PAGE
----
• This requires frequent, and very deliberate opportunities to re-assess and debate the very raison d’être of the project and its attendant plans and programmes in conjunction with all key stakeholders. Such re-assessments should encompass a re-examination (and monitoring) of all key project objectives and introduce the ability to more readily incorporate newly ‘emerging objectives’ hitherto unanticipated but which become the new yardsticks for assessing ‘success’;
  • More carefully manage the ‘time to breathe’ periods (where they exist) to avoid the misuse of resources and to identify the potentially precious opportunities for beneficial change;
  • Acknowledge that such opportunities may present themselves when contextual influences are ‘right’ (i.e., when the ‘planets are aligned’) to take decisive action, thereby making constant context scanning of paramount importance;
  • Similarly, acknowledge that the ability to control every aspect of project planning and delivery is often fundamentally undermined by ‘happenstance’ (i.e. unforeseen circumstance) and that ‘crisis management’ in response to such circumstances is not only an understandable response it is also often (although not always) implemented in a laudable manner that demonstrates an expertise and capability that warrants much greater appreciation/respect (especially by politicians and the media);
  • Prepare flexible, robust and adaptable strategies for MTP developments that are able to address and respond to the complexities they pose, especially in relation to their interaction with the areas and sectors they impact upon. Such strategies need to particularly acknowledge the seeming ‘inevitability’ of unexpected occurrences/ decisions/outcomes arising from both within and outside the project; and
  • Abandon the notion that the fundamental raison d’etre of MTPs and their attendant agent of change objectives must necessarily be firmly fixed at the outset (and must remain so over time).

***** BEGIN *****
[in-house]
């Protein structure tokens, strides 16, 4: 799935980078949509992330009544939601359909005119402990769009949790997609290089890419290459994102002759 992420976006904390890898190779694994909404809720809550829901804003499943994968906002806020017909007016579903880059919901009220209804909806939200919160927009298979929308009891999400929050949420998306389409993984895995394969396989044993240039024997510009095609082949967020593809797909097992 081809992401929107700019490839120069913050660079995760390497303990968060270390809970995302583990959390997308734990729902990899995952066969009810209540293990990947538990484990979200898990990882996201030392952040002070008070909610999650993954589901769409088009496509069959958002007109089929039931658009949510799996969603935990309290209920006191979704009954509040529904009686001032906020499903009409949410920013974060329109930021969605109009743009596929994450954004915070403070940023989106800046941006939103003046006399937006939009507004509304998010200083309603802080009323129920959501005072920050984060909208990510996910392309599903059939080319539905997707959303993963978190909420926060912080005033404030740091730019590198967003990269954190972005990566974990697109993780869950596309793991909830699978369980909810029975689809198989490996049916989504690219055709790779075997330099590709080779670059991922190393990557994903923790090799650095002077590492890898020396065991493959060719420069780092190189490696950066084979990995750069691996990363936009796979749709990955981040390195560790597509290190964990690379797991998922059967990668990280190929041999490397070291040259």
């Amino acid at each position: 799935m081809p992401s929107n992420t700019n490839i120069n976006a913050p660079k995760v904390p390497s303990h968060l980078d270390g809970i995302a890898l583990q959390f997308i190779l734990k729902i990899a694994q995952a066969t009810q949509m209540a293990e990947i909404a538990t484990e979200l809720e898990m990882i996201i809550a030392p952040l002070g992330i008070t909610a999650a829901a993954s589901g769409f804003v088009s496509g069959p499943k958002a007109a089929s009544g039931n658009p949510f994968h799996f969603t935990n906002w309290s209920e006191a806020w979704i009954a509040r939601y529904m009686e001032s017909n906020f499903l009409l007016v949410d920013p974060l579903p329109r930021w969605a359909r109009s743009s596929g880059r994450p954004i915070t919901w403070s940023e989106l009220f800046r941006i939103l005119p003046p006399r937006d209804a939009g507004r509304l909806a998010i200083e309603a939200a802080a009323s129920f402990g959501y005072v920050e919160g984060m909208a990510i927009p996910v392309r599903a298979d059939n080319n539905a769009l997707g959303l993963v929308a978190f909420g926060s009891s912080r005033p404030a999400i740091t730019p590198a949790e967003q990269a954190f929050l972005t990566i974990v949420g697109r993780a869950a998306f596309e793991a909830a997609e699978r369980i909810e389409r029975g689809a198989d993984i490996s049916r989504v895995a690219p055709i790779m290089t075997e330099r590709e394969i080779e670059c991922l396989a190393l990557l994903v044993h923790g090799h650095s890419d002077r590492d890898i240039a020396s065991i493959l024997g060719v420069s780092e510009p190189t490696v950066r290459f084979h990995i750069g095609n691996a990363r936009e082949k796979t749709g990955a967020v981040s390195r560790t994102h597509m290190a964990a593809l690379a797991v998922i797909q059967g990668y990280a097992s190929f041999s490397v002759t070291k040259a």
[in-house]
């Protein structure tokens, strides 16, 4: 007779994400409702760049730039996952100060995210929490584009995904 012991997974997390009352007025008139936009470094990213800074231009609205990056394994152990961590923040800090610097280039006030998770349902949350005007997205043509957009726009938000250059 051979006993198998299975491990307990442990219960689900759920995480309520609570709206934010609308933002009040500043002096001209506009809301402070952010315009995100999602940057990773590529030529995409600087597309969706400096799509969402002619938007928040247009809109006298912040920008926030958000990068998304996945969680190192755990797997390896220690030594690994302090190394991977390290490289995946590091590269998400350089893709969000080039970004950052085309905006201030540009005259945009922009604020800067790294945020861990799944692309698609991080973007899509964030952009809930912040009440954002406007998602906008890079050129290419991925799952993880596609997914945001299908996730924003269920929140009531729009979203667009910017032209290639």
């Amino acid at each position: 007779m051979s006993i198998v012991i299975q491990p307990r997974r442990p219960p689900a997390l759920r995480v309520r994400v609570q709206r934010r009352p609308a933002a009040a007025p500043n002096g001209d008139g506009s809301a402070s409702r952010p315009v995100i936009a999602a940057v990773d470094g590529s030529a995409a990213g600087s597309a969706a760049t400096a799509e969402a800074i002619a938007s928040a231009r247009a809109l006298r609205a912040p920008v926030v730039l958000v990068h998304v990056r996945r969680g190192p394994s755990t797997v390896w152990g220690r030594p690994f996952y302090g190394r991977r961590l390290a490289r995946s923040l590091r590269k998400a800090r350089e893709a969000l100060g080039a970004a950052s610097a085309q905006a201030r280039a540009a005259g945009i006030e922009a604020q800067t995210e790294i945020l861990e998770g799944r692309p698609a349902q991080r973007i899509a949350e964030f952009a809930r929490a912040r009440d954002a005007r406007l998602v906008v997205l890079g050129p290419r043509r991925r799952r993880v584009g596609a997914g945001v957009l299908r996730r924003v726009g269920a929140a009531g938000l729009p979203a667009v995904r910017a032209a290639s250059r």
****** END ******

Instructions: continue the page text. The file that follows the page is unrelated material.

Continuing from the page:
Consequently, notwithstanding the significance of this lesson, it is important to note that this time for reflection should be well managed so as to ensure a genuine re-examination of past decisions and future direction involving key MTP stakeholders.

As a corollary, we suggest that there is a need for those involved in MTP developments to positively embrace the possibilities/opportunities associated with evolutionary (emergent) change(s), rather than insisting that original project visions, concepts and objectives must necessarily remain firmly fixed in all cases. This calls for action from key actors, as shown above.

 

References (Cited Authors)

Mitchell, R. B. and C. Rapkin, C. (1954), Urban Traffic: A Function of Land Use, Columbia University Press, New York.

Meier, R. (1962), A Communications Theory of Urban Growth. M.I.T. Press, Cambridge, Massachusetts.

Graham, S. and S. Marvin (2001), Splintering Urbanism, Routledge, London.

Alexander, C. (2001), The Nature of Order: An Essay on the Art of Building and the Nature of the Universe, The Centre for Environmental Structure, Berkeley, California.

Batty, M. (2005), Cities and Complexity: Understanding cities with cellular automata, agent- based models and fractals, MIT Press, Cambridge, Massachusetts.